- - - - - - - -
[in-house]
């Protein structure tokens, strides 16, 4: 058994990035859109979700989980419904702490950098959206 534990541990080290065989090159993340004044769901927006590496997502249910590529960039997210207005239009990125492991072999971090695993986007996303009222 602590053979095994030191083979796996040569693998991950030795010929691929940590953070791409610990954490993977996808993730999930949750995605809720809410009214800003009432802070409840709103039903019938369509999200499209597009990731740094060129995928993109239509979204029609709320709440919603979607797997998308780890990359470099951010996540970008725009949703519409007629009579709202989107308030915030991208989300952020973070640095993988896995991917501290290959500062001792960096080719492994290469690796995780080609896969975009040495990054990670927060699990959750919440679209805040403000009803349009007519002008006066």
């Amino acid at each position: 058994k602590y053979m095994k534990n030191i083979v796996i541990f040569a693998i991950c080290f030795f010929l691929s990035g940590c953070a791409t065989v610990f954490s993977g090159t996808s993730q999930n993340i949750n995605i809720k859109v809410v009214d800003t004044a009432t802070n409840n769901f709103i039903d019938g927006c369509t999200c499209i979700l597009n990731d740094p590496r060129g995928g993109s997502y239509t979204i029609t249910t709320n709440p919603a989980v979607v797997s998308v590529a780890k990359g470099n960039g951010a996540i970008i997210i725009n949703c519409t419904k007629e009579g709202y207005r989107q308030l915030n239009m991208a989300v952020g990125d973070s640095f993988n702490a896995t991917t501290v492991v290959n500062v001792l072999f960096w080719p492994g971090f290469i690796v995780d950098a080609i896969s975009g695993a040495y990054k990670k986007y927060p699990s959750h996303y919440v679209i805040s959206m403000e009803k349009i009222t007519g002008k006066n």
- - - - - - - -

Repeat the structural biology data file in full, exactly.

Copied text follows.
[in-house]
């Protein structure tokens, strides 16, 4: 058994990035859109979700989980419904702490950098959206 534990541990080290065989090159993340004044769901927006590496997502249910590529960039997210207005239009990125492991072999971090695993986007996303009222 602590053979095994030191083979796996040569693998991950030795010929691929940590953070791409610990954490993977996808993730999930949750995605809720809410009214800003009432802070409840709103039903019938369509999200499209597009990731740094060129995928993109239509979204029609709320709440919603979607797997998308780890990359470099951010996540970008725009949703519409007629009579709202989107308030915030991208989300952020973070640095993988896995991917501290290959500062001792960096080719492994290469690796995780080609896969975009040495990054990670927060699990959750919440679209805040403000009803349009007519002008006066």
């Amino acid at each position: 058994k602590y053979m095994k534990n030191i083979v796996i541990f040569a693998i991950c080290f030795f010929l691929s990035g940590c953070a791409t065989v610990f954490s993977g090159t996808s993730q999930n993340i949750n995605i809720k859109v809410v009214d800003t004044a009432t802070n409840n769901f709103i039903d019938g927006c369509t999200c499209i979700l597009n990731d740094p590496r060129g995928g993109s997502y239509t979204i029609t249910t709320n709440p919603a989980v979607v797997s998308v590529a780890k990359g470099n960039g951010a996540i970008i997210i725009n949703c519409t419904k007629e009579g709202y207005r989107q308030l915030n239009m991208a989300v952020g990125d973070s640095f993988n702490a896995t991917t501290v492991v290959n500062v001792l072999f960096w080719p492994g971090f290469i690796v995780d950098a080609i896969s975009g695993a040495y990054k990670k986007y927060p699990s959750h996303y919440v679209i805040s959206m403000e009803k349009i009222t007519g002008k006066n």